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Two of the Biggest Myths About Wills and Dying Without One

If you’re putting off writing that will, think again. According to surveys, about 55% of American adults do not have an estate plan in place – and those numbers are an average. If you separate out minority groups, the number of adults without wills is much higher in several minority groups.

While there are many misconceptions about estate planning, here are two of the biggest misunderstandings we see.

“It won’t take long to put together my will.”

Writing down your wishes on a napkin doesn’t cut it. Even simple wills can take 6 months to complete, and complicated ones can take over a year. You might be 25, 35, or 45 – and it’s not too early to think about it. We guarantee that your assets are more complicated than you think.

“If I die without a will, everything will go to my spouse.”

Wrong. Less than half of U.S. states have this provision in place. Other states give one-third of your estate to your spouse and your children divide the rest. More give them one-half. A few states have laws that divide the estate equally between the spouse and children.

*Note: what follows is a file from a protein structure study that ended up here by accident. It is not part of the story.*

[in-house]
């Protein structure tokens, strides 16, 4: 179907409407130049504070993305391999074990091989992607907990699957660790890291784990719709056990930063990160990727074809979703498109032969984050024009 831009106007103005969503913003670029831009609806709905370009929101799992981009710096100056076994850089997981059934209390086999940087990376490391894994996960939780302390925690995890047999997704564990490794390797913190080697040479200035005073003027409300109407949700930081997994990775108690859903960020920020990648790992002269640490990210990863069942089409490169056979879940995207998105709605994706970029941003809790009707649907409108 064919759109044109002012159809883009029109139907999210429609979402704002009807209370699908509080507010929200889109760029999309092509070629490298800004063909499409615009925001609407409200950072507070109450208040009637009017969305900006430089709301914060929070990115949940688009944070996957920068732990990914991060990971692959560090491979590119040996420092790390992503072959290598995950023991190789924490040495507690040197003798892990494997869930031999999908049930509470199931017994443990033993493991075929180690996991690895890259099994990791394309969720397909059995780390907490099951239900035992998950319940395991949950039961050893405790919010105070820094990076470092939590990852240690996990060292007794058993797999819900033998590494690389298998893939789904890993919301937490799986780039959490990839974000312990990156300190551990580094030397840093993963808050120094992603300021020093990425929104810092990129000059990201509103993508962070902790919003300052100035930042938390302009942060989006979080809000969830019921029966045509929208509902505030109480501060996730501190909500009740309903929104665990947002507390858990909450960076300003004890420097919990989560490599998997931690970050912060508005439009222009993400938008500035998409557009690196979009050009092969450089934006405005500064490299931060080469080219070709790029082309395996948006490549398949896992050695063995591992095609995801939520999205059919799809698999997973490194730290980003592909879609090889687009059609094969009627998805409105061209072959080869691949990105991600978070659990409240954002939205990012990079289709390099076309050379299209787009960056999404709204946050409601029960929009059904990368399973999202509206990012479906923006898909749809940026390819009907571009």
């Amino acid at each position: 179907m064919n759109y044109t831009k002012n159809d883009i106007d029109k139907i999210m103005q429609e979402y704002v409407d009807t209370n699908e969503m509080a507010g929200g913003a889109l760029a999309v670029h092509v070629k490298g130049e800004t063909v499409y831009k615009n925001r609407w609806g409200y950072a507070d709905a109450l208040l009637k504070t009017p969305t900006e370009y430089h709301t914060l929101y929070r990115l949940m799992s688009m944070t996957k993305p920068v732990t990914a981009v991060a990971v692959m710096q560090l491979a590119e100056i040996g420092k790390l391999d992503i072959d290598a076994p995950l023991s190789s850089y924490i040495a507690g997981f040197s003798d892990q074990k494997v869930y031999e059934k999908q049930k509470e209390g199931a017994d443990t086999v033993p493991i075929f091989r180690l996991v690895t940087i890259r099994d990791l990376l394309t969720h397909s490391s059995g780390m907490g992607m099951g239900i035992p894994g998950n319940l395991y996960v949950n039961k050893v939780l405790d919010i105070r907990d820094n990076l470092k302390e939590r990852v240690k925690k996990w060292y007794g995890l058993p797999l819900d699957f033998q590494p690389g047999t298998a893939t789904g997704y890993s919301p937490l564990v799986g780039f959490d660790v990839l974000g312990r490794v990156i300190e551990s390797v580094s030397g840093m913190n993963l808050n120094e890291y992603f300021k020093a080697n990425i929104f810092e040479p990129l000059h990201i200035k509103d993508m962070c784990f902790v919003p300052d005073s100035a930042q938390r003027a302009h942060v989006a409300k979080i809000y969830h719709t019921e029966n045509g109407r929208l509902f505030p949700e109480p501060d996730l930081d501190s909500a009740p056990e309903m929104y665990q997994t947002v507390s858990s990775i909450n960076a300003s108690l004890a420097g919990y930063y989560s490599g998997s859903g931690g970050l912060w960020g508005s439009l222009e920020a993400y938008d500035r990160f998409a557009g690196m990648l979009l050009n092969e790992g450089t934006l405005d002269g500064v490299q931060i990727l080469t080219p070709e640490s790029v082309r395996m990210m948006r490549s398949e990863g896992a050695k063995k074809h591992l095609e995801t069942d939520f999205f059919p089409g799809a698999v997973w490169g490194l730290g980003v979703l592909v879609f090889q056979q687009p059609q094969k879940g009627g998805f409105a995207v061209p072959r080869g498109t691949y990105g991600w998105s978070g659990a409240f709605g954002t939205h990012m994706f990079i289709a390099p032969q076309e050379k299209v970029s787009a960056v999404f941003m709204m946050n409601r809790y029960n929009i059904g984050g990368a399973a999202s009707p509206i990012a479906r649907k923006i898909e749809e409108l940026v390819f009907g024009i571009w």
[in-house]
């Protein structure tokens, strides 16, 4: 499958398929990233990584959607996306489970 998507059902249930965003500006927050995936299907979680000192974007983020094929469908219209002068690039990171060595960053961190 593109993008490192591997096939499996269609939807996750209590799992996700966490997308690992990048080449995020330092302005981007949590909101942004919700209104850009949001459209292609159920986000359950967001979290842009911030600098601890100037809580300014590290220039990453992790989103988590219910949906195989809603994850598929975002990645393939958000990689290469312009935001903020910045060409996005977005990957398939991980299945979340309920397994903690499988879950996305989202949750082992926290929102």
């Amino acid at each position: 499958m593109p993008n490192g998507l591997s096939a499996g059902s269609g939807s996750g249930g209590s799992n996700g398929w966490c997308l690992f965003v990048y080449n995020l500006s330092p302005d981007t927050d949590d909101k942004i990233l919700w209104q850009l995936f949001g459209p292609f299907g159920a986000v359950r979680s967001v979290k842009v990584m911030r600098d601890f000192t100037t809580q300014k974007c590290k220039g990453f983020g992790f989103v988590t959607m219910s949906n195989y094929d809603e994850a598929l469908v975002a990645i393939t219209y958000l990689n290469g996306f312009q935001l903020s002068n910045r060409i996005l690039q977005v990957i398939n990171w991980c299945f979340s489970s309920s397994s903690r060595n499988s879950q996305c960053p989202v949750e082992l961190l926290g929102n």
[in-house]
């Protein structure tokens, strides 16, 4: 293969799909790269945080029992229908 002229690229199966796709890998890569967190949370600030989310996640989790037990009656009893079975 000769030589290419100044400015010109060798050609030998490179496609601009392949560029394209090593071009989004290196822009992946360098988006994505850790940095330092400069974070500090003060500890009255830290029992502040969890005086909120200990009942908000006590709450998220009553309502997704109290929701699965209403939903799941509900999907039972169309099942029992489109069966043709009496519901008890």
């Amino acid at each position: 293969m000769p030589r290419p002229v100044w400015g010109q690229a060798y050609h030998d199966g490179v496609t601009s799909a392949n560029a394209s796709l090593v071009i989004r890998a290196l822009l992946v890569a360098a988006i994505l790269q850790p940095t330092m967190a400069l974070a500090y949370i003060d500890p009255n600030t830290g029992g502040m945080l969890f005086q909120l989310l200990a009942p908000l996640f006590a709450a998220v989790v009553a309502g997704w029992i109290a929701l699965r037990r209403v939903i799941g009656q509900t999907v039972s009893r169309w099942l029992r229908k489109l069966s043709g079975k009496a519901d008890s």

What about the person you’ve been living with for 15 years but never married? Regardless of sexual orientation, that often won’t hold up in a court of law. Very few states recognize “common law marriage” and your partner may be left without a share of your estate.

What Does Happen?

If you’re married, one of the above scenarios may occur in divvying up your estate. However, if you have young children, your spouse may be stuck managing all the different funds for your children separately. If your kids are grown, and your estate is divided equally, your spouse may be relying on them for financial support.

When you don’t have children, your spouse may still not get everything, as some states will divide an estate with your parents, siblings, and more distant relatives. And if you have a more complicated family structure, like a remarriage and children from both marriages, it gets even more confusing.

No spouse? Parents and siblings stand to inherit, or occasionally parents of a late spouse.

With all the different options that may occur, it’s vital that you set up a last will and testament so your estate is divided in the way that you want – not according to state laws if you die intestate. Make sure you set up an appointment with an estate attorney as soon as possible for your peace of mind, as well as that of your spouse and family.